Iranian FM chides Netanyahu over Purim spiel, says Persians saved the Jews 3 times
search

Iranian FM chides Netanyahu over Purim spiel, says Persians saved the Jews 3 times

Zarif accuses PM of spreading 'bigoted lies' by saying that modern Iran, like ancient Persia, is bent on annihilating the Jewish people

Iran's Foreign Minister Mohammad Javad Zarif speaking at the 53rd Munich Security Conference at the Bayerischer Hof hotel in Munich, February 19, 2017. (AFP Photo/Christof Stache)
Iran's Foreign Minister Mohammad Javad Zarif speaking at the 53rd Munich Security Conference at the Bayerischer Hof hotel in Munich, February 19, 2017. (AFP Photo/Christof Stache)

Iranian Foreign Minister Mohammed Javad Zarif on Sunday accused Prime Minister Benjamin Netanyahu of distorting history by repeatedly saying that modern Iran, like ancient Persia, is bent on annihilating the Jewish people.

“To sell bigoted lies against a nation which has saved Jews 3 times, Netanyahu resorting to fake history & falsifying Torah. Force of habit,” Zarif tweeted.

In an attachment to the post, Zarif wrote “once again Benjamin Netanyahu not only distorts the realities of today, but also distorts the past — including Jewish scripture. It is truly regrettable that bigotry gets to the point of making allegations against an entire nation which has saved the Jews three times in its history.”

“The Book of Esther tells of how Xerxes I saved Jews from a plot hatched by Haman the Agagite, which is marked on this very day,” he wrote, referring to the king known in the Purim story as Ahasuerus.

Jews don’t view Ahasuerus as a savior, as he originally approved Haman’s order to kill the Jews; rather, they look to the Jewish Queen Esther as the heroine of the tale.

“Again, during the time of Cyrus the Great, an Iranian king saved the Jews — this time from captivity in Babylon; and during the Second World War, when Jews were being slaughtered in Europe, Iran gladly took them in,” Zarif wrote.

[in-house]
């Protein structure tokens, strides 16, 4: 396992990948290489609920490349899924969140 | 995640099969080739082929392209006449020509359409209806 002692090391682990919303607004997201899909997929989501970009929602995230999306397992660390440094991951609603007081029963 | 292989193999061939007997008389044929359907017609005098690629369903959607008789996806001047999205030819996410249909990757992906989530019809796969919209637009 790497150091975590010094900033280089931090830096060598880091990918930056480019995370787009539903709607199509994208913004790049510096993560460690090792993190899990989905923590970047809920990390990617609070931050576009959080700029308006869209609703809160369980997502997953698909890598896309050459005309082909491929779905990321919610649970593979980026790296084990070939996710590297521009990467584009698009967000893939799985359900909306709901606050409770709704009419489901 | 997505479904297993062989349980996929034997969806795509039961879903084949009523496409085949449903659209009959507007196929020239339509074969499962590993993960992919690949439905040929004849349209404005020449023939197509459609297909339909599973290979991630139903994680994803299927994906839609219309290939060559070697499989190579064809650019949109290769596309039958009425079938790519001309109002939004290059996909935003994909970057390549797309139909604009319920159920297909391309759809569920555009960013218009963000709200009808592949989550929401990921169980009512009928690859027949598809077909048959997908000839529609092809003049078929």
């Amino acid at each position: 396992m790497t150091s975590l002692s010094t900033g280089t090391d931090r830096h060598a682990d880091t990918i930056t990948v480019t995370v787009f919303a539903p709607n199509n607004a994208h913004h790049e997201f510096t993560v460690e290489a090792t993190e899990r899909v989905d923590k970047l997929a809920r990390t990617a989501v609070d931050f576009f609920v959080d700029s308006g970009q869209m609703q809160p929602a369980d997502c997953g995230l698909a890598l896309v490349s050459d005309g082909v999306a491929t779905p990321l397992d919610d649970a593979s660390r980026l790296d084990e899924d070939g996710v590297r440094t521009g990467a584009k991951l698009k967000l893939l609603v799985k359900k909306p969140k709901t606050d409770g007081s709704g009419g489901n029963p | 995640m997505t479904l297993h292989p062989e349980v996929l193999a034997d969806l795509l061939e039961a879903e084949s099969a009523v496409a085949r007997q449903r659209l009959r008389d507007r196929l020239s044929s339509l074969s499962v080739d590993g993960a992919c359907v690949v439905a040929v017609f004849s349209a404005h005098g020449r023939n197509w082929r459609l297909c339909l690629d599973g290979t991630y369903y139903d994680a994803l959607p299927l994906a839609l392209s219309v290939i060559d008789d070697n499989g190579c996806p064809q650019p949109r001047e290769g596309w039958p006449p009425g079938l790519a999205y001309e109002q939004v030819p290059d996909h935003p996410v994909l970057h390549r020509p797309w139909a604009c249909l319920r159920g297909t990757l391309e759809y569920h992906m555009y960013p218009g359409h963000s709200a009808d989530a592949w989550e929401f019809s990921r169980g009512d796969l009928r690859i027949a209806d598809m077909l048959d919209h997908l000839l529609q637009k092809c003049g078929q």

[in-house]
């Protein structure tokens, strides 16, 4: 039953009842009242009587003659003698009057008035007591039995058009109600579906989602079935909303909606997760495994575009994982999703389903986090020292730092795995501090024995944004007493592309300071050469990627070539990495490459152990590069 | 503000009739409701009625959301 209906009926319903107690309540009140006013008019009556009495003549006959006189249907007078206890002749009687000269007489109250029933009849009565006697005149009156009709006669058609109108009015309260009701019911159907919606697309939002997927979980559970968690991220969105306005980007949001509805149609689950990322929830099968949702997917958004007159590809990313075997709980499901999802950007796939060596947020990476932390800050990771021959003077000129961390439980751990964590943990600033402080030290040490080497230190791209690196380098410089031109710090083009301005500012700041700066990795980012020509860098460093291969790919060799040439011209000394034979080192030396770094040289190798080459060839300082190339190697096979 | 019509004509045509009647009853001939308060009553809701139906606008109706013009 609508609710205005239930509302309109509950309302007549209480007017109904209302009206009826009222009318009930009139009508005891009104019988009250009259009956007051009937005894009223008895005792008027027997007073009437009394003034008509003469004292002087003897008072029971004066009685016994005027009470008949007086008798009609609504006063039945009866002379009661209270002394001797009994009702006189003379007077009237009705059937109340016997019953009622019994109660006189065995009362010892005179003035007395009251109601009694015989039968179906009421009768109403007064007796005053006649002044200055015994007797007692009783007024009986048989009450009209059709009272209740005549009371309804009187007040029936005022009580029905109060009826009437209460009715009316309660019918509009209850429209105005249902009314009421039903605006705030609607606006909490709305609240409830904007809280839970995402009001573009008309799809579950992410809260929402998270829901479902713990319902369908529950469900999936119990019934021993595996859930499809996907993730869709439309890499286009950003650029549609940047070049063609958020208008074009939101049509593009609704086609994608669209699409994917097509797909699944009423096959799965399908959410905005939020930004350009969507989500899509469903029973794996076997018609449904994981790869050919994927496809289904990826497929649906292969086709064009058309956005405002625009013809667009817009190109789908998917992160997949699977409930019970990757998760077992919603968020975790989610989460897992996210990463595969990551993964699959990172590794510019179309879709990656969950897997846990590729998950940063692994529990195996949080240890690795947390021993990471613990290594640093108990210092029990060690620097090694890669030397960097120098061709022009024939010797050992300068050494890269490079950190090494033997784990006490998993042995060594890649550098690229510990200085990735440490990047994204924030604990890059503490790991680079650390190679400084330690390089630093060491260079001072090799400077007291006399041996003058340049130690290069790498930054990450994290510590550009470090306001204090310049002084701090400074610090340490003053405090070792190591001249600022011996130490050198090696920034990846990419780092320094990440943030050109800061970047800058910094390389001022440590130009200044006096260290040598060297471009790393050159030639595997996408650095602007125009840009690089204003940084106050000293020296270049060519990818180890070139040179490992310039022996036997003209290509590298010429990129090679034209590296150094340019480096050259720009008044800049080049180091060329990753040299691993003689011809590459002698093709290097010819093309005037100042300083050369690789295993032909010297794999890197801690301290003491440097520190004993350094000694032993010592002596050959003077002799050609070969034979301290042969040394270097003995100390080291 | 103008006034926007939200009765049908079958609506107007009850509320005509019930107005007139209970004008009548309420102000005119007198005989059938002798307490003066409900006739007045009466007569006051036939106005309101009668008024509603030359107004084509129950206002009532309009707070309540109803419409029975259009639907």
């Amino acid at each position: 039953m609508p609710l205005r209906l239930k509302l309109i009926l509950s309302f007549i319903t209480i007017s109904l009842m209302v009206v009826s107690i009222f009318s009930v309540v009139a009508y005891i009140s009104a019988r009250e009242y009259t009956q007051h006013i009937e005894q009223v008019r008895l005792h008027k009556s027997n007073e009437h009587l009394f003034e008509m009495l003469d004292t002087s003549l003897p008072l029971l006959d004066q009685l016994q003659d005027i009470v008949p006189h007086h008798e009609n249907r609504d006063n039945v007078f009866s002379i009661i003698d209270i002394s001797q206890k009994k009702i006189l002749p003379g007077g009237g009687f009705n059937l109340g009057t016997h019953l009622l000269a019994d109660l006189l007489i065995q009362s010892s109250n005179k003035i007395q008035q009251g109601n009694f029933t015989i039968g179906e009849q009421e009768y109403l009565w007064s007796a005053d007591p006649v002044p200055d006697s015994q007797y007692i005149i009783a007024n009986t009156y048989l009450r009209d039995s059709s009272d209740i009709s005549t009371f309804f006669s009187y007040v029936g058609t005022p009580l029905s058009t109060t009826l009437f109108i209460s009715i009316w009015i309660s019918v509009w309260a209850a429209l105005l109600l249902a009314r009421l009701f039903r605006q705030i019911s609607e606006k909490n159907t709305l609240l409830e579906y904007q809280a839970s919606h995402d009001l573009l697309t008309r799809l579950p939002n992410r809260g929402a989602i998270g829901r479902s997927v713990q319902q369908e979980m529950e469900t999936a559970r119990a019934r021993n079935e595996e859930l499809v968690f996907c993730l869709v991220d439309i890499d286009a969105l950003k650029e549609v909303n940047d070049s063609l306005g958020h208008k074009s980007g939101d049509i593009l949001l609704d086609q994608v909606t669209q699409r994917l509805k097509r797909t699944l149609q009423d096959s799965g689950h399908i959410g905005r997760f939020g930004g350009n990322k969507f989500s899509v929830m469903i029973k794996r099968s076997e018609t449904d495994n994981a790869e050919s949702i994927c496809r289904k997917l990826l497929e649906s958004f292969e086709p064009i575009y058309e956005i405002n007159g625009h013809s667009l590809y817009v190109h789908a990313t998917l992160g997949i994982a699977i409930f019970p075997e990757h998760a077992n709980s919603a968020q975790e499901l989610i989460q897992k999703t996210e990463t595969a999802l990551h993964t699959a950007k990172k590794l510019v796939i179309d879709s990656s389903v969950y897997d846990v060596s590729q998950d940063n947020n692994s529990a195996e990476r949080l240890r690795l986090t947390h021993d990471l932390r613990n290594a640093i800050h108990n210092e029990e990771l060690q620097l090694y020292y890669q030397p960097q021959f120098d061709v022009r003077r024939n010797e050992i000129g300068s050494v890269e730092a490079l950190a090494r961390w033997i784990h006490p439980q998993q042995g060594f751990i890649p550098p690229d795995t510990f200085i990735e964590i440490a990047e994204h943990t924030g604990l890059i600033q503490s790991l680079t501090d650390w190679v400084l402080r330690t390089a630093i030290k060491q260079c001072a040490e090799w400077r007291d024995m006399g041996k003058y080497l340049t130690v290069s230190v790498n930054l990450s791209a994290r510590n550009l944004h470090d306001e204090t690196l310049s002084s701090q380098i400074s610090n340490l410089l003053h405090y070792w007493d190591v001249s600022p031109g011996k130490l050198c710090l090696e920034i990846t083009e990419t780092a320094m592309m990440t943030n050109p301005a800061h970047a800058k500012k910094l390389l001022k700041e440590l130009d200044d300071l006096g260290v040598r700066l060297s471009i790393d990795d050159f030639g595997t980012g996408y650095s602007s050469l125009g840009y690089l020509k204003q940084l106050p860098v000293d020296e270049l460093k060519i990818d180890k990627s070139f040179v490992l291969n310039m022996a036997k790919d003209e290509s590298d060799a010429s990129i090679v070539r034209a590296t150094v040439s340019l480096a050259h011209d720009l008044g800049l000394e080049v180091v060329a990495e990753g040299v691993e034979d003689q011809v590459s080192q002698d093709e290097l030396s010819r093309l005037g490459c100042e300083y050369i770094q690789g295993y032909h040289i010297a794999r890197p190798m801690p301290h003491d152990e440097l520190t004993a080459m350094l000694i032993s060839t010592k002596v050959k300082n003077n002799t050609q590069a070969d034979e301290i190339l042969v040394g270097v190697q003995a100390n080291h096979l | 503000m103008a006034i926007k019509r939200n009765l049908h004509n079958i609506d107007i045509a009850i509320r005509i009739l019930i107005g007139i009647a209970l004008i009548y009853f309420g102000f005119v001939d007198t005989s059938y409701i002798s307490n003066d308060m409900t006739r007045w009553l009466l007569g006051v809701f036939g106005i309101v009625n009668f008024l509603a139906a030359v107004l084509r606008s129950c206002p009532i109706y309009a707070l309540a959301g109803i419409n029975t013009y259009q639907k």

Iran has been accused of frequent Holocaust denial.

Earlier on Sunday, Iranian parliament Speaker Ali Larijani also criticized Netanyahu for his comparison between ancient Persia and modern Iran, saying “apparently, [Netanyahu] is neither acquainted with history, nor has read the Torah,” according to Iranian media reports.

Larijani said that Netanyahu “has distorted the Iranians’ pre-Islam historical era and attempted to misrepresent events. Of course, nothing more than presenting such lies is expected from a wicked Zionist,” he said, according to the semi-official Fars News Agency.

On Saturday, Netanyahu visited a synagogue, telling children celebrating the festival of Purim that Iran wants to kill the Jews just as the Persians did.

In a meeting with Putin in Moscow on Friday, Netanyahu said Persia had made “an attempt to destroy the Jewish people that did not succeed” some 2,500 years ago, an event commemorated on the Jewish holiday of Purim.

Prime Minister Benjamin Netanyahu meets with Russian President Vladimir Putin in Moscow on Thursday, March 9, 2017 (Israel embassy in Moscow)
Prime Minister Benjamin Netanyahu meets with Russian President Vladimir Putin in Moscow on Thursday, March 9, 2017. (Israel embassy in Moscow)

“Today there is an attempt by Persia’s heir, Iran, to destroy the state of the Jews,” Netanyahu said. “They say this as clearly as possible and inscribe it on their ballistic missiles.”

Putin also rejected Netanyahu’s Purim parallel, telling him that the events described had taken place “in the fifth century BCE.”

“We now live in a different world. Let us talk about that now,” Putin said.

Purim, which started Saturday night, commemorates the Biblical tale of an averted genocide of the Jews in the Persian empire some 2,500 years ago, and is a festive occasion celebrated with costumes, parades and street parties in cities around Israel.

In the biblical Purim story, retold in the Book of Esther, the Persian viceroy Haman plotted to kill all the Jews in the kingdom. King Ahasuerus initially supported the plan, but eventually his Jewish wife, Esther, convinced him that he should not allow Haman to kill the Jews. Ahasuerus had Haman and his sons killed and the Jews were given leave to kill all those who wanted to destroy them.

Netanyahu with a scroll of the Book of Esther on March 10, 2009 in Jerusalem's Great Synagogue (photo credit: Uri Lenz/ Flash 90)
Netanyahu with a scroll of the Book of Esther on March 10, 2009 in Jerusalem’s Great Synagogue (Uri Lenz/Flash 90)

Although historians disagree as to the precise dating of the story, all agree that it is set in the time of the Achaemenid Empire during the 5th century BCE, over 1,000 years before the rise of Islam.

Iran is home to some 25,000 Jews who are a recognized minority and are allocated one seat in parliament.

The son of a prominent historian, Netanyahu relaunched a weekly bible study session in his official residence in 2012. The prime minister’s son Avner is a past winner of the International Bible Quiz.

read more:
comments